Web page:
As has been repeatedly pointed out , it is not an unstable airplane.
Err, the reason for the inclusion of MCAS is to address a certification issue regarding static stability. The issue is wholly to do with reduced static stability which appears to be erring towards static neutrality. In other words, in certification terms, without MCAS the aircraft is not stable enough.
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Old 24th Mar 2019, 12:44
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This one will pitch up more than most; again a consequence of the design. If the crew are made aware of this, is it really beyond the power of the human mind to be ready and correct the pitch? In other words, no need for this system at all.
Actually, with the thrust line higher than previous versions, and the jet outlet further forward, the pitch-up on thrust increase will be less.

But, the MCAS is not there for the pitch-up. It is there to improve the handling qualities at high angles of attack. What Boeing were after was a steadily increasing nose-down stick force as the alpha increased.

Can someone explain to a non-pilot: In what common circumstances would an aircraft actually need to pitch up close to the stall angle, while flying with flaps up? High altitude turbulence avoidance or maneuvering? Tight turns at high bank angle?
There is no circumstance where the aircraft would need to pitch up when close to the stall angle. Such behaviour is considered undesirable. The MAX has a tendency for this, hence the MCAS system to "tame" it.
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Old 24th Mar 2019, 12:51
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Possible data corruption opens a real can of worms.

If there really was a data transmission error, and Boeing designed in a single point of failure with no serious data integrity checking on the digital transmission (each packet with a serial number and with a CRC so none can get lost or corrupted), and no software filtering to see whether values make sense,and restore sanity, it would be literally unbelievable. (You can do that in a lab, not in a transportation machine). But then ALL of the DIGITAL avionics on this plane will be similar, and the whole type becomes suspect, and in fact will need at least a fundamental software refactoring with a bunch of software crosschecks and filtering on all sensors that feed into mission-critical automation - it's not at all obvious that MCAS is the only such novelty on this plane, there may be more stuff hidden away.

I may not be the most competent engineer in the world but I have a Master's in Electronics/Telecoms and a PhD. This is my professional opinion. Feel free to call me incompetent but there needs to be an adult in the room. I am sure there are a bunch of pilots out there who are engineers and can chime in.


Edmund

Originally Posted by Grummaniser View Post
It doesn't take a double bit error to lose one bit of data - somewhere in the system between the RDVT fixed to the AoA vane and the bus, is an analogue to digital converter chip (or array of them) which will not itself be creating any error checking. The error checking will be added further downstream (quite possibly by the chip next to the A-D). A fault in the actual A-D chip could produce single bit errors which could only be identified by duplicating the A-D process.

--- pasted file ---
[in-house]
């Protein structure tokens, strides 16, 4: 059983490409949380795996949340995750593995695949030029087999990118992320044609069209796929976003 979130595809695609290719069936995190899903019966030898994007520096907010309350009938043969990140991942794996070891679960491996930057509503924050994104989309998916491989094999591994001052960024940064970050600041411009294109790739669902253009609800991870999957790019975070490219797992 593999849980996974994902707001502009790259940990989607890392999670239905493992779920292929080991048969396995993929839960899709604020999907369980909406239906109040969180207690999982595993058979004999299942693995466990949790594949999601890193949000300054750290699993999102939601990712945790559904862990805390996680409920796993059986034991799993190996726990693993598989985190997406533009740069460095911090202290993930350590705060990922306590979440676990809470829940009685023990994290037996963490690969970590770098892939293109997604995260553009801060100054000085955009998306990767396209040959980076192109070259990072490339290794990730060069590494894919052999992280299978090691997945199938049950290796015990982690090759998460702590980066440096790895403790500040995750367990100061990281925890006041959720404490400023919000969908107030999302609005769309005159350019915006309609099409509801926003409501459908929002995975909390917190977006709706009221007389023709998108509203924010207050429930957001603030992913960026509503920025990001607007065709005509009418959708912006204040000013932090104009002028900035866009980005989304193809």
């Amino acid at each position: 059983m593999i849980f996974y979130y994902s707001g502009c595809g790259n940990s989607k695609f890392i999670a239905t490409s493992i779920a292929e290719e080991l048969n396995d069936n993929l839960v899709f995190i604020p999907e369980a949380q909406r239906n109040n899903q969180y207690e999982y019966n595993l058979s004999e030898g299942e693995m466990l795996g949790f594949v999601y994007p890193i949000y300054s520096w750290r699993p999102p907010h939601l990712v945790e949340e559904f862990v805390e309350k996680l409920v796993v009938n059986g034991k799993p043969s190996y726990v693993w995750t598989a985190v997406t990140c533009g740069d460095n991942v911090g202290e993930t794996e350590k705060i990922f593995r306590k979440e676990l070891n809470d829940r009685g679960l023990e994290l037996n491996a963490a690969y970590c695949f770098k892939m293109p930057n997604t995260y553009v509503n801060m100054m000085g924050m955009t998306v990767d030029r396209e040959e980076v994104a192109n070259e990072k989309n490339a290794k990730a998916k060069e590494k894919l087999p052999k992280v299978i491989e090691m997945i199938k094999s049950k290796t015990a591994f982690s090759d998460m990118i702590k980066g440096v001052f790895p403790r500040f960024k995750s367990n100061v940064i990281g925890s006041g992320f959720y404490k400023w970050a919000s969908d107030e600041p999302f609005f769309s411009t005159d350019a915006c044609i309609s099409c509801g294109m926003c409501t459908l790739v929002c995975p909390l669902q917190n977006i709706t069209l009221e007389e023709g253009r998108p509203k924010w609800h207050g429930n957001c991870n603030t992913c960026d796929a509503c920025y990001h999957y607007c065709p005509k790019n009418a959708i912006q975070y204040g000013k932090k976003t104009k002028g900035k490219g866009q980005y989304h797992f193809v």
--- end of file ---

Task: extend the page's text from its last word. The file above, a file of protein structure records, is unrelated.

Last edited by edmundronald; 24th Mar 2019 at 13:14.
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Old 24th Mar 2019, 12:51
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Originally Posted by Cows getting bigger View Post
Err, the reason for the inclusion of MCAS is to address a certification issue regarding static stability. The issue is wholly to do with reduced static stability which appears to be erring towards static neutrality. In other words, in certification terms, without MCAS the aircraft is not stable enough.
It would have been really interesting to know what the stability margin actually is at high AoA. If the full 2,5 deg stabilizer travel really is needed to give the Max a sufficient positive stability/stick force gradient when going from about 10 deg AoA up to about 14 deg AoA, it would seem that a large part of the positive stability in this region is lost without MCAS?
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Old 24th Mar 2019, 13:00
  #2460 (permalink)  
 
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Originally Posted by Grummaniser View Post
It doesn't take a double bit error to lose one bit of data - somewhere in the system between the RDVT fixed to the AoA vane and the bus, is an analogue to digital converter chip (or array of them) which will not itself be creating any error checking. The error checking will be added further downstream (quite possibly by the chip next to the A-D). A fault in the actual A-D chip could produce single bit errors which could only be identified by duplicating the A-D process.
In automotive acceleration pedals the duplicate sensor (potentiometer and/or magnetic angle sensor) and duplicate A/D conversion is standard. But all that effort would be mute if the communication channel is not error protected. So at least there is a robust CRC or even duplicate signalling channels.

As far as I understand in the AoA sensor and data bus neither is done so at any point errornous data could be created.
That would not even muster for an automotive acceleration pedal let alone more safety critical systems like brakes.

The only chance I see that that passes any functional safety analysis is at least two independent sensor data, and if they differ then either a safe system state is commanded or if this can’t be achieved, then a third input data (like in this case from the inertial system generated) will be needed.